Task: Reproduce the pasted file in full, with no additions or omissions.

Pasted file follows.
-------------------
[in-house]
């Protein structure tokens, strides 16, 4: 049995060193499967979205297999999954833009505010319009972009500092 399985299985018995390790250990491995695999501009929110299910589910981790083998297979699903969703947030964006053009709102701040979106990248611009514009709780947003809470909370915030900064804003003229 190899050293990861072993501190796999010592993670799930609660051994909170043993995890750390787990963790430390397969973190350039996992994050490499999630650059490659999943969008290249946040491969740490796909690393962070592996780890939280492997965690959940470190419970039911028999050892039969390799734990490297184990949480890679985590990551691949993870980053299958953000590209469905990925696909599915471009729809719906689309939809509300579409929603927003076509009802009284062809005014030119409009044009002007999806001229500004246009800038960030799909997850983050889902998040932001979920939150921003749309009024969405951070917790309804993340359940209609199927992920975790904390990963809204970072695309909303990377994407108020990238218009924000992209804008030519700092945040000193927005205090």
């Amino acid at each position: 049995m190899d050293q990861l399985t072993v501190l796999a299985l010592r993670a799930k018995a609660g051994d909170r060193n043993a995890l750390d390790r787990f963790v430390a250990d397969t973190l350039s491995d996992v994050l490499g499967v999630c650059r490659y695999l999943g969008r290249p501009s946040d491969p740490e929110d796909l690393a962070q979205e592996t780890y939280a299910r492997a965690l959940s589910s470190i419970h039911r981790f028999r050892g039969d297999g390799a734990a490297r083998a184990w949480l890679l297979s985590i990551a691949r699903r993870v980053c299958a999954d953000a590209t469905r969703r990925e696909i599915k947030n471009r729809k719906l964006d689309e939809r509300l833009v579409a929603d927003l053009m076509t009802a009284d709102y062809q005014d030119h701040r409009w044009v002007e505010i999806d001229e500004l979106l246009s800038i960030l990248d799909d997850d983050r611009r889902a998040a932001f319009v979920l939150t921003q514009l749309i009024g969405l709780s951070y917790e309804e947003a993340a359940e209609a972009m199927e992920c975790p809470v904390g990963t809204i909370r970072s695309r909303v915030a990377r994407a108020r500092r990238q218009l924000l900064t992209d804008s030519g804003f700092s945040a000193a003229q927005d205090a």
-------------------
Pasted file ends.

[in-house]
């Protein structure tokens, strides 16, 4: 049995060193499967979205297999999954833009505010319009972009500092 399985299985018995390790250990491995695999501009929110299910589910981790083998297979699903969703947030964006053009709102701040979106990248611009514009709780947003809470909370915030900064804003003229 190899050293990861072993501190796999010592993670799930609660051994909170043993995890750390787990963790430390397969973190350039996992994050490499999630650059490659999943969008290249946040491969740490796909690393962070592996780890939280492997965690959940470190419970039911028999050892039969390799734990490297184990949480890679985590990551691949993870980053299958953000590209469905990925696909599915471009729809719906689309939809509300579409929603927003076509009802009284062809005014030119409009044009002007999806001229500004246009800038960030799909997850983050889902998040932001979920939150921003749309009024969405951070917790309804993340359940209609199927992920975790904390990963809204970072695309909303990377994407108020990238218009924000992209804008030519700092945040000193927005205090």
């Amino acid at each position: 049995m190899d050293q990861l399985t072993v501190l796999a299985l010592r993670a799930k018995a609660g051994d909170r060193n043993a995890l750390d390790r787990f963790v430390a250990d397969t973190l350039s491995d996992v994050l490499g499967v999630c650059r490659y695999l999943g969008r290249p501009s946040d491969p740490e929110d796909l690393a962070q979205e592996t780890y939280a299910r492997a965690l959940s589910s470190i419970h039911r981790f028999r050892g039969d297999g390799a734990a490297r083998a184990w949480l890679l297979s985590i990551a691949r699903r993870v980053c299958a999954d953000a590209t469905r969703r990925e696909i599915k947030n471009r729809k719906l964006d689309e939809r509300l833009v579409a929603d927003l053009m076509t009802a009284d709102y062809q005014d030119h701040r409009w044009v002007e505010i999806d001229e500004l979106l246009s800038i960030l990248d799909d997850d983050r611009r889902a998040a932001f319009v979920l939150t921003q514009l749309i009024g969405l709780s951070y917790e309804e947003a993340a359940e209609a972009m199927e992920c975790p809470v904390g990963t809204i909370r970072s695309r909303v915030a990377r994407a108020r500092r990238q218009l924000l900064t992209d804008s030519g804003f700092s945040a000193a003229q927005d205090a």